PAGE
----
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How Is Affordable Care Act Implementation Going In New Jersey?

Early data indicated that is doing its job, but healthcare penetration in the Garden State is slow to gain traction

Joel C. Cantor
Joel C. Cantor

Affordable Care Act implementation in recent months has seemed like a car on an icy road. Will it end up in a ditch or regain control and head down the road? Nearly four months into implementation it is still too early to know for sure.

But in spite of the disastrous launch of, there are signs that the reform is finally gaining traction. We will not have a definitive idea of whether the ACA is meeting its goal of making affordable coverage available for another year or so (final 2014 coverage numbers and 2015 premiums will be the most telling), but early data released by the Department of Health and Human Services (HHS) provides the most comprehensive snapshot to date.

The news is mixed. Enrollment though accelerated rapidly in December, suggesting that the consumer-facing side of the website is finally working adequately. Open enrollment ends March 31, so there is still time to bring enrollment up to par. But the New Jersey marketplace enrollment numbers in the HHS report were not impressive. A total of 34,751 individuals in New Jersey had selected a marketplace plan by December 28. This is unimpressive in light of the more than one million uninsured in New Jersey.

Comparing the number signing up in New Jersey to New York is also discouraging. New York has just under twice as many uninsured individuals as New Jersey, but four times as many individuals selected a marketplace plan according to HHS, about 157,000 enrollees.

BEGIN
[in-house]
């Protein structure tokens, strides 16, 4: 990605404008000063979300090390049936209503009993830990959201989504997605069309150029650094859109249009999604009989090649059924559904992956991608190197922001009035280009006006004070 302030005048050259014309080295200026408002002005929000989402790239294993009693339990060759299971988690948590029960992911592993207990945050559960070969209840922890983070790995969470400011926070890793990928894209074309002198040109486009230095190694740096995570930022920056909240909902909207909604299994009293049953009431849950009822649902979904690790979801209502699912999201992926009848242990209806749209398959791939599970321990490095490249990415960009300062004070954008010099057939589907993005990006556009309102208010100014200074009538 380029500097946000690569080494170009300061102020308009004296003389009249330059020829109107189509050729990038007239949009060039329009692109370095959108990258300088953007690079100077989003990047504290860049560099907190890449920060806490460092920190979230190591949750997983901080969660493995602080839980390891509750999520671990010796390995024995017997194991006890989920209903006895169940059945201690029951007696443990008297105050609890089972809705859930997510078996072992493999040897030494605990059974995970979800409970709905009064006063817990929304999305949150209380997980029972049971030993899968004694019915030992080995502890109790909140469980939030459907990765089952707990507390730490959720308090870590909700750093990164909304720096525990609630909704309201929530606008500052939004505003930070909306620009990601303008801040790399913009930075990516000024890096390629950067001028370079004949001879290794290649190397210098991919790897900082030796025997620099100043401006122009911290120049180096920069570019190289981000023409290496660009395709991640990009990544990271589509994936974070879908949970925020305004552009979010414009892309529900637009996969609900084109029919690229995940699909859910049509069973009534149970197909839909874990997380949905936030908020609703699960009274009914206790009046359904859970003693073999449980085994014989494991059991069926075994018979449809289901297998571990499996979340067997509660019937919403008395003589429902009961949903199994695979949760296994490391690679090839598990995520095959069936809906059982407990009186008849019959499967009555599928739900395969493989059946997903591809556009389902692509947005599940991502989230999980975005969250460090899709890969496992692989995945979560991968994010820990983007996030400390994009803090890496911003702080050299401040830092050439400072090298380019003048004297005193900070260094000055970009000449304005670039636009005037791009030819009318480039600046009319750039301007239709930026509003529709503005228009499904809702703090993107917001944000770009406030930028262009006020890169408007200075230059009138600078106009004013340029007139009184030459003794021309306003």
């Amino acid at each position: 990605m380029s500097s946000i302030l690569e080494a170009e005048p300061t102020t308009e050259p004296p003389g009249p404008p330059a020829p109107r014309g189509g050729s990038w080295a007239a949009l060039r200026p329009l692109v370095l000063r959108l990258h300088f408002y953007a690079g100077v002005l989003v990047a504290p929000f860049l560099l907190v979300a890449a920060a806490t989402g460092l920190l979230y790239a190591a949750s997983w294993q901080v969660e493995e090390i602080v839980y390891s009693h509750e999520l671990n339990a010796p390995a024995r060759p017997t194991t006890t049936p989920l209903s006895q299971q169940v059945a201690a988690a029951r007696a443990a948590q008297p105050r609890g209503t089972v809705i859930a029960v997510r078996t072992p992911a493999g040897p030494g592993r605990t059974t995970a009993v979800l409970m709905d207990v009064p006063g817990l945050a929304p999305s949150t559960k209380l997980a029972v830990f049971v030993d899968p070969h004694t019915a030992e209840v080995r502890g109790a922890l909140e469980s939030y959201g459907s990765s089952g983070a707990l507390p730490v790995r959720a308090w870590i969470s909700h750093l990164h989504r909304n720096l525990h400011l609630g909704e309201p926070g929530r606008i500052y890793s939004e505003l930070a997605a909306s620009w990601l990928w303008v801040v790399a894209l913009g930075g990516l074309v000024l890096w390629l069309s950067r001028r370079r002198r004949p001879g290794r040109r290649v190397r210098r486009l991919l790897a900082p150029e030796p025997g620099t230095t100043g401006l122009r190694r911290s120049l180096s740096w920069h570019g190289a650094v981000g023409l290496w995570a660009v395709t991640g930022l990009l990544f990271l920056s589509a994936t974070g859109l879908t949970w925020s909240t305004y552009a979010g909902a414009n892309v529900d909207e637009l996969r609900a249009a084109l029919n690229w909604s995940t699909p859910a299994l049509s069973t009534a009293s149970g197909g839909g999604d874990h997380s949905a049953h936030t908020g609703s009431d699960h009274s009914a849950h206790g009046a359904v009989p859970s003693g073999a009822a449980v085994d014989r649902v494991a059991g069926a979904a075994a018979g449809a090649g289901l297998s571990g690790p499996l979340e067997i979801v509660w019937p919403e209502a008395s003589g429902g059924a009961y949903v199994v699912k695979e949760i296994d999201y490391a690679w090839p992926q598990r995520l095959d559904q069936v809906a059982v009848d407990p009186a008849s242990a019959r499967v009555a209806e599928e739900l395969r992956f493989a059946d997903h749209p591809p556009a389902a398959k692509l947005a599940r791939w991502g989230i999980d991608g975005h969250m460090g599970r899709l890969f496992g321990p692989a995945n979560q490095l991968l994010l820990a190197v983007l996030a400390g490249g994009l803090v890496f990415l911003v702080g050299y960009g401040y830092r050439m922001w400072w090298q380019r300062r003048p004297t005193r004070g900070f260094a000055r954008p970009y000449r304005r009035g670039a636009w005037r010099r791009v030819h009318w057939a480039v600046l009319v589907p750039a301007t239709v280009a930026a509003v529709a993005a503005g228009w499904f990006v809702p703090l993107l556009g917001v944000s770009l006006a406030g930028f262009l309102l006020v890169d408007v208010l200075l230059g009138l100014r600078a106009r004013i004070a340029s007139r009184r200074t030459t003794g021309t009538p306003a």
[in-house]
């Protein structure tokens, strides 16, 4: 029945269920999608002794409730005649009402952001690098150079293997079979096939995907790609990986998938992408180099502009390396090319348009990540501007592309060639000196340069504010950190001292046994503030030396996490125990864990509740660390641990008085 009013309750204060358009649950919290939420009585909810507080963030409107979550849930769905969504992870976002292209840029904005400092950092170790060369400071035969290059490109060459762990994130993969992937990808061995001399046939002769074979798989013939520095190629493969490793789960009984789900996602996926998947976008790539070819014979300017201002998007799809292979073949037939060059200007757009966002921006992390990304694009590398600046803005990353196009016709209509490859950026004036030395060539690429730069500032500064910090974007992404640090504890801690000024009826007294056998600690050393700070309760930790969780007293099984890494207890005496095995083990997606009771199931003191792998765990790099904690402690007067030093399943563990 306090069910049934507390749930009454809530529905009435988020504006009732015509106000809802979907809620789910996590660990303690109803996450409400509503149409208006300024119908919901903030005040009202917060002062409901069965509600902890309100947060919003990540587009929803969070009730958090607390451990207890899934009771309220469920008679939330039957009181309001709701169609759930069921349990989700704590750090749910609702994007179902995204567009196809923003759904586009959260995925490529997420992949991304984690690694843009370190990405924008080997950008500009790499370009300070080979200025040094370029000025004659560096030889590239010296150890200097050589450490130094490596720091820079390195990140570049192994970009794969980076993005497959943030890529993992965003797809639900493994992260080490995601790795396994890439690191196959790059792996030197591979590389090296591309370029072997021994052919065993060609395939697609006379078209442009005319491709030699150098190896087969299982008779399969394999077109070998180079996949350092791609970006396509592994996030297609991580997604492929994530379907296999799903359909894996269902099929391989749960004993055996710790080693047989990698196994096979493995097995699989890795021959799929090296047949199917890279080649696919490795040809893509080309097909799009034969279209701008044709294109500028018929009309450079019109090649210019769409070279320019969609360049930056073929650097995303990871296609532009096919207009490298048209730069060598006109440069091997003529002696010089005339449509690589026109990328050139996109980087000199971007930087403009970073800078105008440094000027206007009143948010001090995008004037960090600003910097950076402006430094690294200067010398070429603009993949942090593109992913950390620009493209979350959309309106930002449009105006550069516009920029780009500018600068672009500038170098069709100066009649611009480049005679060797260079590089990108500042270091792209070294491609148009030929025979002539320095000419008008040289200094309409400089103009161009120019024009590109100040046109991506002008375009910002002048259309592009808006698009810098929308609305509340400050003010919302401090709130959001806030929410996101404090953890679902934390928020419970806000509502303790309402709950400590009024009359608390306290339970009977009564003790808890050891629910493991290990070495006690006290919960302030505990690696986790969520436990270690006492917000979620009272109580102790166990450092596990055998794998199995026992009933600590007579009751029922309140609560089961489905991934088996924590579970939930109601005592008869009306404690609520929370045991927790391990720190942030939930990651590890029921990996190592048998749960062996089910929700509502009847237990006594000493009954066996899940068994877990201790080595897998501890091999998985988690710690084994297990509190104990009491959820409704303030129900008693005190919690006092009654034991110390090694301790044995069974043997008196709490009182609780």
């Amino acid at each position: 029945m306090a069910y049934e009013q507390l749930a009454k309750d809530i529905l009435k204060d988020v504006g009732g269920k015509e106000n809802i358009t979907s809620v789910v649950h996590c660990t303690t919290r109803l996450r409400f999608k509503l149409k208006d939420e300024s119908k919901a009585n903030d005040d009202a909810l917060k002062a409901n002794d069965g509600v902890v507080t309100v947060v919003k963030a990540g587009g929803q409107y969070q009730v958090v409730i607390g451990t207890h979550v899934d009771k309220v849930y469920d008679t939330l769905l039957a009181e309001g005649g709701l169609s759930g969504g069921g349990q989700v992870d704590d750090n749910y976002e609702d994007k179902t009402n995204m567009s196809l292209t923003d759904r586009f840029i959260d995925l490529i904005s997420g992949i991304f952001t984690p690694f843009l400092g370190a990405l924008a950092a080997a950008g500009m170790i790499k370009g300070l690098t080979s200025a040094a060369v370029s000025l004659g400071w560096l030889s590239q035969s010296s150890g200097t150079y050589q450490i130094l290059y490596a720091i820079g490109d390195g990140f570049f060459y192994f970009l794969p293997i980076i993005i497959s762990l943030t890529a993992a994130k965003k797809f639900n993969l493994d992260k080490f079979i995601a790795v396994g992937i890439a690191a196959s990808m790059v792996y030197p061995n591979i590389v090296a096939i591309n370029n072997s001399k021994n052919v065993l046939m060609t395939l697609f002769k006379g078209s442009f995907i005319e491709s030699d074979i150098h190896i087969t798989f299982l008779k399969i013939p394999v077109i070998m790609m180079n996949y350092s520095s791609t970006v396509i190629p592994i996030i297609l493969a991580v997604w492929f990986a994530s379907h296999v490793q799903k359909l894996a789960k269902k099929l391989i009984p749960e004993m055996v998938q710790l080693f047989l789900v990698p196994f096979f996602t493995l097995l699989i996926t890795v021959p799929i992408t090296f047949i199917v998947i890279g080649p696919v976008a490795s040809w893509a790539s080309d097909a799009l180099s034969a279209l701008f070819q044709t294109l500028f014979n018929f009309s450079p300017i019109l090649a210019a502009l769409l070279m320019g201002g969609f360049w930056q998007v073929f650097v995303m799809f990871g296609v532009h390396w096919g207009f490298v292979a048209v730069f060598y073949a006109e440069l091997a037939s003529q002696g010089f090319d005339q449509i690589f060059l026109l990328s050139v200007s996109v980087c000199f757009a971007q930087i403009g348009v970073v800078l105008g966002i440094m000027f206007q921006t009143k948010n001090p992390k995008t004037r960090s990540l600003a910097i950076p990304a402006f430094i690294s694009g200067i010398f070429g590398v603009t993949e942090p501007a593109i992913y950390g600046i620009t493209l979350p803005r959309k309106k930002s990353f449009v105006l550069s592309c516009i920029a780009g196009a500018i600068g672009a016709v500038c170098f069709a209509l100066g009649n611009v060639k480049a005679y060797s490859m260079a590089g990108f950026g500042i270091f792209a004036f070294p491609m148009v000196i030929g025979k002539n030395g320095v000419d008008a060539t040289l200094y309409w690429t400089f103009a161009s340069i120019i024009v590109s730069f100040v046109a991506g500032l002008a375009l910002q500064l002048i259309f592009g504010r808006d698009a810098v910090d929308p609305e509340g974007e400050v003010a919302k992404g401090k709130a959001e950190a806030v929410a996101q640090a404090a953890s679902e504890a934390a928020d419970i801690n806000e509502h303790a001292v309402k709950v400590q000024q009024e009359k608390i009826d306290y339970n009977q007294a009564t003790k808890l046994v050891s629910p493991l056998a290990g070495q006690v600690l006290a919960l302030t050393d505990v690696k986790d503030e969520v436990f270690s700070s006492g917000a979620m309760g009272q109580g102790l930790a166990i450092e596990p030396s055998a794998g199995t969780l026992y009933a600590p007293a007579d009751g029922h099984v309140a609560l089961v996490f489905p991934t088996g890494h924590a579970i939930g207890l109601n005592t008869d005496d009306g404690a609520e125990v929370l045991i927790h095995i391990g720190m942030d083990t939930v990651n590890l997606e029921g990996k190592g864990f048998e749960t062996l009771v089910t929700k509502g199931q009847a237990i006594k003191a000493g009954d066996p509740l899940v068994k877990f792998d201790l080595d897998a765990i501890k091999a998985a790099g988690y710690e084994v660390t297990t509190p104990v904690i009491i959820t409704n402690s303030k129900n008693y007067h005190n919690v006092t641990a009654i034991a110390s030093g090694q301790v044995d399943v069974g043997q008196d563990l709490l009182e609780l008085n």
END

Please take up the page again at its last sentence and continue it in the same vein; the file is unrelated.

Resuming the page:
New York’s health insurance exchange, which is managed by the state, has worked better than the federal exchange on which New Jersey and 33 other states rely. A much greater level of effort to reach the uninsured with information about coverage options may also help explain New York’s better performance. The vagaries of the ACA led to much more funding for education and outreach in states operating their own exchanges compared with states relying on the federal marketplace. And New Jersey has not stepped up with its own effort to educate the public.

The HHS report had much is better news on New Jersey Medicaid. Over 71,000 people were determined by the federal marketplace to be eligible for Medicaid coverage. The comparable number in New York is only slightly more, just over 93,000. Medicaid enrollment here is likely to be even higher than the federal statistic indicates. Unlike the system for obtaining private insurance subsidies, people eligible for Medicaid are not required to enroll through the federal marketplace; they can enroll through a state website or at a county social services office.

The HHS report also gave us the first "tea leaves" about the mix of people signing up for private coverage through the marketplace. It did not report data on health status, but it did on age, a reasonable proxy for health. As many observers have noted, the December marketplace numbers skew toward older individuals. This is certainly true compared with the New Jersey uninsured population (see the table). This data truly is just tea leaves because we can expect that older and sicker individuals would be first in line to sign up.